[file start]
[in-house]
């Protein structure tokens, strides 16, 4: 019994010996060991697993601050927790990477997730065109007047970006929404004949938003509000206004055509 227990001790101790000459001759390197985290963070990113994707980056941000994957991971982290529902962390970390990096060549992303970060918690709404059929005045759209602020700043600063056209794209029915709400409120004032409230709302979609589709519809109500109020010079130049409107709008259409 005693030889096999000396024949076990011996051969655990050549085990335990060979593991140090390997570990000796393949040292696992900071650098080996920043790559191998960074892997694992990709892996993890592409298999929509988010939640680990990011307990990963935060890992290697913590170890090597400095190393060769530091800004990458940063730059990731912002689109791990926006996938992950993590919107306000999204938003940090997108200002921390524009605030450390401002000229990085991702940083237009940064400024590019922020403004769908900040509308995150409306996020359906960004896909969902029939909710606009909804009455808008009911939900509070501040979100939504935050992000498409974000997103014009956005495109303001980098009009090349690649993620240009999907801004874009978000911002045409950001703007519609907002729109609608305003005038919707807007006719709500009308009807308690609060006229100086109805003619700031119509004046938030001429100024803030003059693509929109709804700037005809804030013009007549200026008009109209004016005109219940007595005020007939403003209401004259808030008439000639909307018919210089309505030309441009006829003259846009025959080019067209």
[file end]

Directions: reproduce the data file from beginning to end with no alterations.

[in-house]
């Protein structure tokens, strides 16, 4: 019994010996060991697993601050927790990477997730065109007047970006929404004949938003509000206004055509 227990001790101790000459001759390197985290963070990113994707980056941000994957991971982290529902962390970390990096060549992303970060918690709404059929005045759209602020700043600063056209794209029915709400409120004032409230709302979609589709519809109500109020010079130049409107709008259409 005693030889096999000396024949076990011996051969655990050549085990335990060979593991140090390997570990000796393949040292696992900071650098080996920043790559191998960074892997694992990709892996993890592409298999929509988010939640680990990011307990990963935060890992290697913590170890090597400095190393060769530091800004990458940063730059990731912002689109791990926006996938992950993590919107306000999204938003940090997108200002921390524009605030450390401002000229990085991702940083237009940064400024590019922020403004769908900040509308995150409306996020359906960004896909969902029939909710606009909804009455808008009911939900509070501040979100939504935050992000498409974000997103014009956005495109303001980098009009090349690649993620240009999907801004874009978000911002045409950001703007519609907002729109609608305003005038919707807007006719709500009308009807308690609060006229100086109805003619700031119509004046938030001429100024803030003059693509929109709804700037005809804030013009007549200026008009109209004016005109219940007595005020007939403003209401004259808030008439000639909307018919210089309505030309441009006829003259846009025959080019067209």